Many of the NT servers host the Exchange 5.5 mail server, which Microsoft also wants customers to upgrade. A migration also means implementation of Active Directory, which translates into more work for Microsoft partners, Flessner said.

The desktop is also a major upgrade target. Many still use older version of Windows on the desktop. Research from Gartner last year found that only 14% of people who attended its US symposium had upgraded to the three-year-old Windows XP. The poll, answered by 186 people, represented more than 1.7million PCs.

Microsoft is making $50m available to channel partners to persuade users to upgrade to Windows XP and Office 2003 from older versions of the software and it has added 57 desktop deployment experts worldwide, who will work with the software maker's partners on the upgrade persuasion effort.

The move is part of Microsoft's key sales strategy for 2005. Ballmer, in his annual strategy missive to Microsoft employees earlier this month, said that Microsoft must work to "change a number of customer perceptions, including the views that older versions of Office and Windows are good enough".

Visibility is important for many partners. The additional marketing spend will help customers to find them, but Microsoft also announced that the company web site will be changed to link to a partner search engine so that potential customers can find Gold Certified partners.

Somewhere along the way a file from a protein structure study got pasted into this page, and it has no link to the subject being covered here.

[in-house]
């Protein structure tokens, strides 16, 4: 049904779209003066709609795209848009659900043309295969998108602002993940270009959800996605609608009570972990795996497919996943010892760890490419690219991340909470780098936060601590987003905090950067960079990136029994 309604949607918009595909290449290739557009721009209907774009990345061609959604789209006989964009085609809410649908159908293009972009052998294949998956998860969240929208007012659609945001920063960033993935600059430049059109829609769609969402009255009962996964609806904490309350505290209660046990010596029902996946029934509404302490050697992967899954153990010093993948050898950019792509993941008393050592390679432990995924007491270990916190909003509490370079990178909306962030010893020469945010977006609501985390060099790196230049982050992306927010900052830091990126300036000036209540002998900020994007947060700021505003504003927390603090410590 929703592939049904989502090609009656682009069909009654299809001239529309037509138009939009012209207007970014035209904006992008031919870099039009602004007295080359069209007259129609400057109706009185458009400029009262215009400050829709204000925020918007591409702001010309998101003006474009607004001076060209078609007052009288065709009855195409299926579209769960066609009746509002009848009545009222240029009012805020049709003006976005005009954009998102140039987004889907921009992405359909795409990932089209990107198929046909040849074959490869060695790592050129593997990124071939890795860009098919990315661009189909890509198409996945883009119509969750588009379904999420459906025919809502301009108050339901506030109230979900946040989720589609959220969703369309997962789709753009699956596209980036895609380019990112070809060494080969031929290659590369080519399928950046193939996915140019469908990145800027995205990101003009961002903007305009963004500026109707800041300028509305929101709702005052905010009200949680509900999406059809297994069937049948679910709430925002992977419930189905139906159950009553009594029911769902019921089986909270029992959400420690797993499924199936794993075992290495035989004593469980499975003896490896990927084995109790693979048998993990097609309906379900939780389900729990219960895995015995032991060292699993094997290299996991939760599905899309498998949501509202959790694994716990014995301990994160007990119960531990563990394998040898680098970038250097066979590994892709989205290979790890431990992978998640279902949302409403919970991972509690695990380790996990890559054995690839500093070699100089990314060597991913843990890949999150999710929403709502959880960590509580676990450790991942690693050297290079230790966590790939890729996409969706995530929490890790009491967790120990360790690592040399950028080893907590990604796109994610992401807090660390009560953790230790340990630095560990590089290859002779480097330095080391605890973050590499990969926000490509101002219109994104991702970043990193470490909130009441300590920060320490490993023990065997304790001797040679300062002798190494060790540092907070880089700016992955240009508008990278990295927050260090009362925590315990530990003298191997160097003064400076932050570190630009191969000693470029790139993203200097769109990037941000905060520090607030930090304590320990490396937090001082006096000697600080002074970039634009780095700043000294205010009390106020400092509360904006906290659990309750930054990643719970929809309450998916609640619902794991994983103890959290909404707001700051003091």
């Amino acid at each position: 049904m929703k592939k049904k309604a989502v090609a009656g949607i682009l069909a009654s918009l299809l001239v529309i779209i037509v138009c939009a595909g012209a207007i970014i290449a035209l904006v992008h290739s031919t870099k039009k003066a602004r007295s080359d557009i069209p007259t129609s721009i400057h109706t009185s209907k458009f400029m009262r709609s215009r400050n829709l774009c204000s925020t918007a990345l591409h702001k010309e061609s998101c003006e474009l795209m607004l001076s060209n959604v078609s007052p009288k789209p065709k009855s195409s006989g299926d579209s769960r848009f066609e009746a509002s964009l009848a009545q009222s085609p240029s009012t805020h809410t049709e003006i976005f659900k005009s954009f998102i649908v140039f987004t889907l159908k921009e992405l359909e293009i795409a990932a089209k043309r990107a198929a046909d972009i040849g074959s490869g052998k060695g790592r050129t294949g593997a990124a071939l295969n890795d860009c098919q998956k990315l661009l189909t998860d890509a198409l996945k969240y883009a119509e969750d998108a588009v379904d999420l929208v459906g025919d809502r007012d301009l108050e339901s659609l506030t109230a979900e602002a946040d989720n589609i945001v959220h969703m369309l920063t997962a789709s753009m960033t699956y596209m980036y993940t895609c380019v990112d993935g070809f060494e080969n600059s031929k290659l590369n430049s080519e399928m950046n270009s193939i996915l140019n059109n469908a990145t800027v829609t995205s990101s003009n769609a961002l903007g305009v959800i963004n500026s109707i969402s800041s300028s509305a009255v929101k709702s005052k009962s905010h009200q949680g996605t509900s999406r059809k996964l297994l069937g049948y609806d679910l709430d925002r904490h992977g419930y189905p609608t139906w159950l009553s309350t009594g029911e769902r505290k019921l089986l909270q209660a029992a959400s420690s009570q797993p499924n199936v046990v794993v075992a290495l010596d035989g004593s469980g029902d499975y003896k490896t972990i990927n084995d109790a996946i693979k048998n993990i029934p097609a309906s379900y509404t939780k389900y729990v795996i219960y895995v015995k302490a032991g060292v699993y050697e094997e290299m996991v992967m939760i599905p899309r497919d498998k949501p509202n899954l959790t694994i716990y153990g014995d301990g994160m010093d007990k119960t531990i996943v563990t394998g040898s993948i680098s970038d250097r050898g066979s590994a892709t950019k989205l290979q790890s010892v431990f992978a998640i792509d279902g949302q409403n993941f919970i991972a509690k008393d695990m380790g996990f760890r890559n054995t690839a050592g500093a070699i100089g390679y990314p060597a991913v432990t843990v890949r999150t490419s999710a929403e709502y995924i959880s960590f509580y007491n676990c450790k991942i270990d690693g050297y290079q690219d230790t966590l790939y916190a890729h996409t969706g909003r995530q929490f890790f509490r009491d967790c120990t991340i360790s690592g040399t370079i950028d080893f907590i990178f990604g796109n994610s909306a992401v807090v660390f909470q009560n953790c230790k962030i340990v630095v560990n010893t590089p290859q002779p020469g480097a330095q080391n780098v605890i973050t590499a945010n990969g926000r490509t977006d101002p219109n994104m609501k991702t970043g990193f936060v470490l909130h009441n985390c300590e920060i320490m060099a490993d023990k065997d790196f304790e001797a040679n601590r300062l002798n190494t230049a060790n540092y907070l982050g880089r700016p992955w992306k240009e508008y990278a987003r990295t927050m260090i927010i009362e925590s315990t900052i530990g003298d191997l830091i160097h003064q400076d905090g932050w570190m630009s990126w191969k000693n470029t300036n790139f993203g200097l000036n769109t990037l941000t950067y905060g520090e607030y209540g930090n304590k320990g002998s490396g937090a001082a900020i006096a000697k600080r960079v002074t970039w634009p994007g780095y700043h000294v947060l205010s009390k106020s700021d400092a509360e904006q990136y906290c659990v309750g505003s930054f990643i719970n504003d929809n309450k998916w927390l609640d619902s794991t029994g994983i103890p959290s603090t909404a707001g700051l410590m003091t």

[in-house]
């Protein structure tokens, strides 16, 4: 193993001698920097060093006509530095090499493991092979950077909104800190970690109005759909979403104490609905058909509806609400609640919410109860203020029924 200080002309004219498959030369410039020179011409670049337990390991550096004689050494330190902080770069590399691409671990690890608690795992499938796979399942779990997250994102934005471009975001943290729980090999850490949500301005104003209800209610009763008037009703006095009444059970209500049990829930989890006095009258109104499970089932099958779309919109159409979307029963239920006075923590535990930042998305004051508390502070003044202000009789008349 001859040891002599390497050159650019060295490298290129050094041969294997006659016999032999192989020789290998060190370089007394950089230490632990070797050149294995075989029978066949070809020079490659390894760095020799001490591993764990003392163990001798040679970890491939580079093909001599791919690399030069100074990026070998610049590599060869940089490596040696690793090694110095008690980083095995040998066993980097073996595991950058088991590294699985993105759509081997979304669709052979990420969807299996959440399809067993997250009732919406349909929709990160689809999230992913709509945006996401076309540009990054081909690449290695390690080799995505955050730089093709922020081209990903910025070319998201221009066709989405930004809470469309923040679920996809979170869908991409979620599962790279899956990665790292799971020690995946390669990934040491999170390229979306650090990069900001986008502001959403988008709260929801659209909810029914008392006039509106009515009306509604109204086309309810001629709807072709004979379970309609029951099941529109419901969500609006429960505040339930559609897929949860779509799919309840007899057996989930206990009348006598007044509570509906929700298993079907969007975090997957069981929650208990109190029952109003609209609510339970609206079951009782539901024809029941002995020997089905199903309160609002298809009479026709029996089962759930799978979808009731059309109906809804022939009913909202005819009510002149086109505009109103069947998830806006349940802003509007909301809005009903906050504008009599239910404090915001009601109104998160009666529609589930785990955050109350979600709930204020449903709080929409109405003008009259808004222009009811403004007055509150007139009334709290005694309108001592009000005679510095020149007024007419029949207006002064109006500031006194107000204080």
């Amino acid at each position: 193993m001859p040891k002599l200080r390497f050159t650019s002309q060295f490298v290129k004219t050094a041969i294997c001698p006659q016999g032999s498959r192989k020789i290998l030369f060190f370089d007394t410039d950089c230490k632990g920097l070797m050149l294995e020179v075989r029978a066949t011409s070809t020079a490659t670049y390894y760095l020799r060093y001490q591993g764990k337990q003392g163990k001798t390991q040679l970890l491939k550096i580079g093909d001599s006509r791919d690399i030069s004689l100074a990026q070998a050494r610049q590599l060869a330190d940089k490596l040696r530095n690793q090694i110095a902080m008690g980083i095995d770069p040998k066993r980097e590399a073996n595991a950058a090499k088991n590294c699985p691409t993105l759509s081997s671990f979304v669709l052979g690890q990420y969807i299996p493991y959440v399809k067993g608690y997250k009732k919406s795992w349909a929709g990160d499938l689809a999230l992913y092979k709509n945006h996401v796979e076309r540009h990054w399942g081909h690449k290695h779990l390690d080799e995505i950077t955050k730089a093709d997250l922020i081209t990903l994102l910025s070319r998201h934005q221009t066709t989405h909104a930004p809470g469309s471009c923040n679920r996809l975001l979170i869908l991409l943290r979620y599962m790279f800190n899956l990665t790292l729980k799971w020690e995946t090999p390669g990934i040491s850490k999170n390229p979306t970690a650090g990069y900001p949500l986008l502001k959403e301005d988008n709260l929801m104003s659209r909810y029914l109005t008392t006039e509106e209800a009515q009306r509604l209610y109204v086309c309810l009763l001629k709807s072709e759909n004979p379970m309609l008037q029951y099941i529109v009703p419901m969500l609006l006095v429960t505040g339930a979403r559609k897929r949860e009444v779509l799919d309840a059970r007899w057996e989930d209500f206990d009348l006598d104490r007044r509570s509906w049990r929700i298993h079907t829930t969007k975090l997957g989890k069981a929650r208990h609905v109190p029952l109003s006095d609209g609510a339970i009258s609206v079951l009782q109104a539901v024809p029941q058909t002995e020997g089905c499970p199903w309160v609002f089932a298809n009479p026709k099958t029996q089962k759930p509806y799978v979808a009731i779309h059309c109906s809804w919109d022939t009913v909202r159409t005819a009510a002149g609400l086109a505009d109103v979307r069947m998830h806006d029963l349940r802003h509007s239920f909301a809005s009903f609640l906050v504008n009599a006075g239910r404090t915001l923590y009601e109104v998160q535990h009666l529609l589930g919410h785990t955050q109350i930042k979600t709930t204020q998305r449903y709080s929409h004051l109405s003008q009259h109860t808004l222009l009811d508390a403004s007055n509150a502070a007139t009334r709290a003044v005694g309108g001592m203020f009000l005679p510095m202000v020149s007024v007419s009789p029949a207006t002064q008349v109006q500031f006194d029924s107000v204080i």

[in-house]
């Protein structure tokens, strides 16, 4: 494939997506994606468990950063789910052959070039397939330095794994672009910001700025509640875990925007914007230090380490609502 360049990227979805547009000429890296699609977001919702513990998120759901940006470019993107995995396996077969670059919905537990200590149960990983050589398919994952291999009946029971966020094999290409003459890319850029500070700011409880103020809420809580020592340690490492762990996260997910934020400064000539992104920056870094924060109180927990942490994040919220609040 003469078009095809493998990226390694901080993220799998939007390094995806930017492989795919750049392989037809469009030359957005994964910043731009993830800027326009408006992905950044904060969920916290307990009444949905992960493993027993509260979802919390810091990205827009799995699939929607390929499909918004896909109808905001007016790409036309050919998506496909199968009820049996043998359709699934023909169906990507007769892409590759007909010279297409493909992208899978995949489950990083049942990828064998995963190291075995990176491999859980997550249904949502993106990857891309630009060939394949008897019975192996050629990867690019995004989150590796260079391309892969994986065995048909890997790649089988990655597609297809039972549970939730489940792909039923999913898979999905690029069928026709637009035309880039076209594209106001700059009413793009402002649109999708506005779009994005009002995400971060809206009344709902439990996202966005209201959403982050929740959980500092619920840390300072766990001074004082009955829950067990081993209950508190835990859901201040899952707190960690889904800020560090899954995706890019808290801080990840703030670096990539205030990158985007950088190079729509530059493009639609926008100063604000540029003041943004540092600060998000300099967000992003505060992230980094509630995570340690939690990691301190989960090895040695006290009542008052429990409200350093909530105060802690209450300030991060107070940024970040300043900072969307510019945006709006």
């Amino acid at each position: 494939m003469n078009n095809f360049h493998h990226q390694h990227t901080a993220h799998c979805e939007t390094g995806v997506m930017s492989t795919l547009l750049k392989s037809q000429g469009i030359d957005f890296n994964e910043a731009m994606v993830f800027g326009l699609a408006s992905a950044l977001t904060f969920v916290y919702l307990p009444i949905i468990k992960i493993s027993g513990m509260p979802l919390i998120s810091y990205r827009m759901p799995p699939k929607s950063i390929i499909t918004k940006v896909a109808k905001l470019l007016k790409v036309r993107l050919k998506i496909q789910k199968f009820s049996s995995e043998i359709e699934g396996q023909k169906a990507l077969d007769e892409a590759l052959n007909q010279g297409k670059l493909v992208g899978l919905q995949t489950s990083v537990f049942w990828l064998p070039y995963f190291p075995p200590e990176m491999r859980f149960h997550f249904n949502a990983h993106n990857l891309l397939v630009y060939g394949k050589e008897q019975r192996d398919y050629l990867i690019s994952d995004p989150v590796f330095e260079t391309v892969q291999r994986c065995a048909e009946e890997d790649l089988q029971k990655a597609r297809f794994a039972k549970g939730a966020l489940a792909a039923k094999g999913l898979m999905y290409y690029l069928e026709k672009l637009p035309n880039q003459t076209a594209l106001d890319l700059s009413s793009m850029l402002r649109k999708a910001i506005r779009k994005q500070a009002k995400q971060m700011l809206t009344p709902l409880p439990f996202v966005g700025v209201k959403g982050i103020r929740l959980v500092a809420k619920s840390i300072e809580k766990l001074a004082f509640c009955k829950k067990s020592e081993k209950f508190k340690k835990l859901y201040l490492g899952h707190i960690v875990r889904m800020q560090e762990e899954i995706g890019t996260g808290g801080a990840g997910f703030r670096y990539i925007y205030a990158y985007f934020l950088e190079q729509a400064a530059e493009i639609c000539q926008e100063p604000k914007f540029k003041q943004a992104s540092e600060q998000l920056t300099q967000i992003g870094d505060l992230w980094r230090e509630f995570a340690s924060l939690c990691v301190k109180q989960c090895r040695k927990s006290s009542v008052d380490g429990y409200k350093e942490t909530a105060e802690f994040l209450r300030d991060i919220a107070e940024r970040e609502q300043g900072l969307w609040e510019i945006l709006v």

Also Microsoft will make an online marketing tool available later this year. It will allow partners to create and manage marketing campaigns using standard Microsoft ads on which the text can be customised and a partner company logo can be added.

Microsoft will make a low-cost training programme available for partner organisations. Up to 40 sales and marketing people can receive online "Microsoft Solutions Selling" training for a single $500 charge, the company said. A new channel builder tool will allow partners to find one another and share information.

For independent software suppliers, Microsoft announced several enhancements to its partner offerings. These include:

  • a Royalty Programme to provide a simple way for independent software suppliers to embed Microsoft technology into their products
  • a new independent software suppliers buddy program that links them with a Microsoft employee to improve technical support and access to resources throughout the development, sales and marketing process
  • Windows Error Reporting for independent software suppliers, allowing independent software suppliers to use Microsoft's error reporting tools in Windows to collect information on user issues with their applications
  • ISV Community on MSDN, a special part of the Microsoft Developer Network web site for independent software suppliers
  • ISV Community Days, quarterly seminars in more than 25 countries at which Microsoft will deliver technology road maps.

Joris Evers writes for IDG News Service

Microsoft' future plans quizzed by Partners>>

Microsoft invests $50m to spur Windows and Office upgrades>>

Microsoft partners get new support options>>
 
 

 


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This was first published in July 2004